They attribute this rising popularity to the introduction of a sweet processed tobacco, the mistaken belief that any harmful effect is less than that of cigarettes, and a dearth of health warnings (as well as a dearth of data). Yet the investigators propose that waterpipe smoking may be associated with greater toxin exposure (because of longer episodes of use as well as more and larger "puffs", with smoke inhalation as much as 100 times more than from a cigarette). They explain that a single waterpipe episode lasts between 30 and 60 minutes and may involve more than 100 inhalations, each approximately 500 ml in volume (with the smoke passing first through water). "Thus," they write, "while smoking a single cigarette might produce a total of approximately 500-600 ml of smoke, a single waterpipe use episode might produce about 50,000 ml of smoke."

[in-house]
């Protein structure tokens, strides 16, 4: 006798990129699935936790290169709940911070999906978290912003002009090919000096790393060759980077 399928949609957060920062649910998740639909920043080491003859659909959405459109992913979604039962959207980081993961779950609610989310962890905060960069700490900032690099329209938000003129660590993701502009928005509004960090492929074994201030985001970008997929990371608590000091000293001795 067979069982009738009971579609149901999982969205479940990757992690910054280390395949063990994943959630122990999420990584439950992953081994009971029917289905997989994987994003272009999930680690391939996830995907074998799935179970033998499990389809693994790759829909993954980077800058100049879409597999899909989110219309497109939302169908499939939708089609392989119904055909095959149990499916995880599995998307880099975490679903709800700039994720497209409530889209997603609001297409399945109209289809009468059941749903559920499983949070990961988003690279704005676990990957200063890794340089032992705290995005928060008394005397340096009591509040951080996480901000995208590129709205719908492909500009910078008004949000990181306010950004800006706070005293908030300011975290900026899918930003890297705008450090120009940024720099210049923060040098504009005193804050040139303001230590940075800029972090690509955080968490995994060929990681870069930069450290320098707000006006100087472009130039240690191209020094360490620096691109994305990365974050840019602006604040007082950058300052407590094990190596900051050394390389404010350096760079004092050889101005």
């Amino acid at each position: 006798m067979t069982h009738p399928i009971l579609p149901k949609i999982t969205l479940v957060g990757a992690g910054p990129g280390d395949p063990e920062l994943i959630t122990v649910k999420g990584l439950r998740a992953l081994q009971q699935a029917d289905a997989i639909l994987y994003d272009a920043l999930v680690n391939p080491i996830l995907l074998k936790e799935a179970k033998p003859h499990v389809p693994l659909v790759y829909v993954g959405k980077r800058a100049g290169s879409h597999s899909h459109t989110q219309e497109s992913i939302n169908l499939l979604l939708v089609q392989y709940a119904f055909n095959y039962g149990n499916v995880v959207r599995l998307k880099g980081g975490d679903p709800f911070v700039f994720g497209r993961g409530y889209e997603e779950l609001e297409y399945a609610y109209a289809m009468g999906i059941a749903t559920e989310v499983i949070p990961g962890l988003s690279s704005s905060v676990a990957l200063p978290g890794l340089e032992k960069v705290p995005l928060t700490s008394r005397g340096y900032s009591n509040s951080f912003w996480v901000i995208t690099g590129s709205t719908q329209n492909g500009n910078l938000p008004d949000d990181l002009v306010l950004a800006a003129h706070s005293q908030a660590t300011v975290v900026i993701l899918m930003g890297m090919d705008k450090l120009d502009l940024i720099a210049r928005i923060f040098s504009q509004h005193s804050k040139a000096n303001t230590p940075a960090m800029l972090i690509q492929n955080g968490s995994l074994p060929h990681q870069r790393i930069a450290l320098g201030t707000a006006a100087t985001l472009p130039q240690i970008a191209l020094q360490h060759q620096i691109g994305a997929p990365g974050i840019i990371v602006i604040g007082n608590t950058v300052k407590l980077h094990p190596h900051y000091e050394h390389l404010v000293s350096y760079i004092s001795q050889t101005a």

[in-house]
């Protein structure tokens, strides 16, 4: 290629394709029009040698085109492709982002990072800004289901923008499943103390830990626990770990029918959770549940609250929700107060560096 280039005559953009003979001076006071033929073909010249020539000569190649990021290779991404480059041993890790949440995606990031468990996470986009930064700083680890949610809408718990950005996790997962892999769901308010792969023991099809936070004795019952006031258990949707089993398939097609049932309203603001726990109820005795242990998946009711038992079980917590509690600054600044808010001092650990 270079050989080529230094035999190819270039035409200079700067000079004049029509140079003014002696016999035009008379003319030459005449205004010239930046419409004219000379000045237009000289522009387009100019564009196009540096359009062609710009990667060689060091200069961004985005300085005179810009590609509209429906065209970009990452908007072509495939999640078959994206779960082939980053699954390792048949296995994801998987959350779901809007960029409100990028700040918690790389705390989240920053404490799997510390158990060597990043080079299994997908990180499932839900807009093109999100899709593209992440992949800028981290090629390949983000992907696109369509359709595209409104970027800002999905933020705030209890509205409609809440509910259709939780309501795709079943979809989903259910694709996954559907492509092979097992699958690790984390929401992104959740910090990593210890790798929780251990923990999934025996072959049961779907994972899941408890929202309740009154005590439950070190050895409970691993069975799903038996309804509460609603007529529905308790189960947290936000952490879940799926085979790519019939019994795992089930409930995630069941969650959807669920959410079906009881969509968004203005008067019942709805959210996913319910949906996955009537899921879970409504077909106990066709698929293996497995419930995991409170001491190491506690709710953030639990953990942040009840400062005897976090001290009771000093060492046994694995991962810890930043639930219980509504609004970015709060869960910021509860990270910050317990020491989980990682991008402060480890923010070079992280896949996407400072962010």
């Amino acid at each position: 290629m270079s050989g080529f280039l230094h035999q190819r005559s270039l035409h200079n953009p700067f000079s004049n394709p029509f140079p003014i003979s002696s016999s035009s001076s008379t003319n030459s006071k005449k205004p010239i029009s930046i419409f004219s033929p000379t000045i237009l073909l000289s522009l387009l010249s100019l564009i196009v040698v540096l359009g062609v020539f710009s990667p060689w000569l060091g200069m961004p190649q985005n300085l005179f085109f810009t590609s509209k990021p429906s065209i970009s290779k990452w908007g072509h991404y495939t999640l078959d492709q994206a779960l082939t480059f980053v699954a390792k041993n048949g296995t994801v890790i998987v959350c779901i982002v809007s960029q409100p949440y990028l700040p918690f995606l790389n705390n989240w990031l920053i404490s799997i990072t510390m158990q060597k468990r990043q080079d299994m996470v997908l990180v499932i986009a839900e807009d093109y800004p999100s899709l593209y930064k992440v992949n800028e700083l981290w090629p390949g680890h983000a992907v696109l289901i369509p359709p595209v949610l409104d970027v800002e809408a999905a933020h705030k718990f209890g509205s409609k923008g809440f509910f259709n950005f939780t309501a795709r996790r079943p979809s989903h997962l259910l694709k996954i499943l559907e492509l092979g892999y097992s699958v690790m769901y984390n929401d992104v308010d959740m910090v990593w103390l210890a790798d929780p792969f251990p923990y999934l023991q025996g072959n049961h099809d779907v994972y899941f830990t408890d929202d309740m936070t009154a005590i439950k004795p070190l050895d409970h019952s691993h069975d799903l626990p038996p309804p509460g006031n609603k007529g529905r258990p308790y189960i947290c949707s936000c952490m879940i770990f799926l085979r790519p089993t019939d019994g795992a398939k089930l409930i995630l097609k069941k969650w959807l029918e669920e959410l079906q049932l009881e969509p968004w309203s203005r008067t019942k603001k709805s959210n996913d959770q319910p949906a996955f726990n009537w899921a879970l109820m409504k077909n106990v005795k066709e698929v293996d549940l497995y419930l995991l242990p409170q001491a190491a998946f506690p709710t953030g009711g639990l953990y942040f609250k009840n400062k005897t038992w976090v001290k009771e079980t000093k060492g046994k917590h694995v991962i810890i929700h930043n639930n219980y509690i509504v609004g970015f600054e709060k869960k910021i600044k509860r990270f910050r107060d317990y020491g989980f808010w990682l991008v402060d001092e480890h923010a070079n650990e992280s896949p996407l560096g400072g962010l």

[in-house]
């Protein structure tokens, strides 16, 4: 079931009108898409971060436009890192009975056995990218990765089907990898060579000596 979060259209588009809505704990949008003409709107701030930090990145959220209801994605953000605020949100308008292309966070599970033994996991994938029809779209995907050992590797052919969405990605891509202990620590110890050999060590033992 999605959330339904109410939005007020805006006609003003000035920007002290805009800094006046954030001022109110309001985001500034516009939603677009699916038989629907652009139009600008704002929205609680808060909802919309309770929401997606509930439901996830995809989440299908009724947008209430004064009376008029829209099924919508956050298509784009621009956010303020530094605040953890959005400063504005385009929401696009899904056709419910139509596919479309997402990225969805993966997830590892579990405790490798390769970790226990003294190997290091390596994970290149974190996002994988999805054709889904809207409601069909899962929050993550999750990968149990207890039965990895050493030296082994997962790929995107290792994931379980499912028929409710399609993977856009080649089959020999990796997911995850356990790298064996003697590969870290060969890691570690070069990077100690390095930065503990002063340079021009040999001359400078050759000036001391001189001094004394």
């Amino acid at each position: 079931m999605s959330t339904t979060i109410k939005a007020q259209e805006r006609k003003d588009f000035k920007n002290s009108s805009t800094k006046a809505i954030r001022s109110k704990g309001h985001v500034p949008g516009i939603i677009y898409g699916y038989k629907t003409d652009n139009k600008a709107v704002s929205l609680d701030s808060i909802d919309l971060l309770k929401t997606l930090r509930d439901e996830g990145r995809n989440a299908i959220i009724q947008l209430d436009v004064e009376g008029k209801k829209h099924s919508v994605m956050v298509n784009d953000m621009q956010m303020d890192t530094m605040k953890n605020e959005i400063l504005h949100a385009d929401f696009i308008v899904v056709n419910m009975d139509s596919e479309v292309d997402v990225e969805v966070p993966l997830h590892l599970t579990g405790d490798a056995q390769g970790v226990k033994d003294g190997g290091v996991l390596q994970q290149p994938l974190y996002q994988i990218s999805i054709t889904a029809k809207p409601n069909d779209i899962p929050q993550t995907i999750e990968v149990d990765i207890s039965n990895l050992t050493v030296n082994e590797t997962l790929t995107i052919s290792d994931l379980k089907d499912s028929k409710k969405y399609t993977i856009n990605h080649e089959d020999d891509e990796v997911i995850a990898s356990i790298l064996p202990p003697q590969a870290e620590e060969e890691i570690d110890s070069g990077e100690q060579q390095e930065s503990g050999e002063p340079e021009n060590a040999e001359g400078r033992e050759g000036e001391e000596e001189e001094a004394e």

The primary prevention of cardiovascular disease in the Middle East will occupy a full session of this year's Annual Conference of the Saudi Heart Association, which, for the second year, will also feature a one-day collaborative programme with the European Society of Cardiology. Professor Najm highlights the efforts of the Association (and many regional health ministries) to develop prevention programmes, and regrets that the smoking policies of many countries - including Saudi Arabia - are not fully enforced. "The basic messages still need to be delivered," he says. "With such a high prevalence of risk factors in our populations, especially among the young, I still expect rates of cardiovascular disease to increase even further over the next 20 years."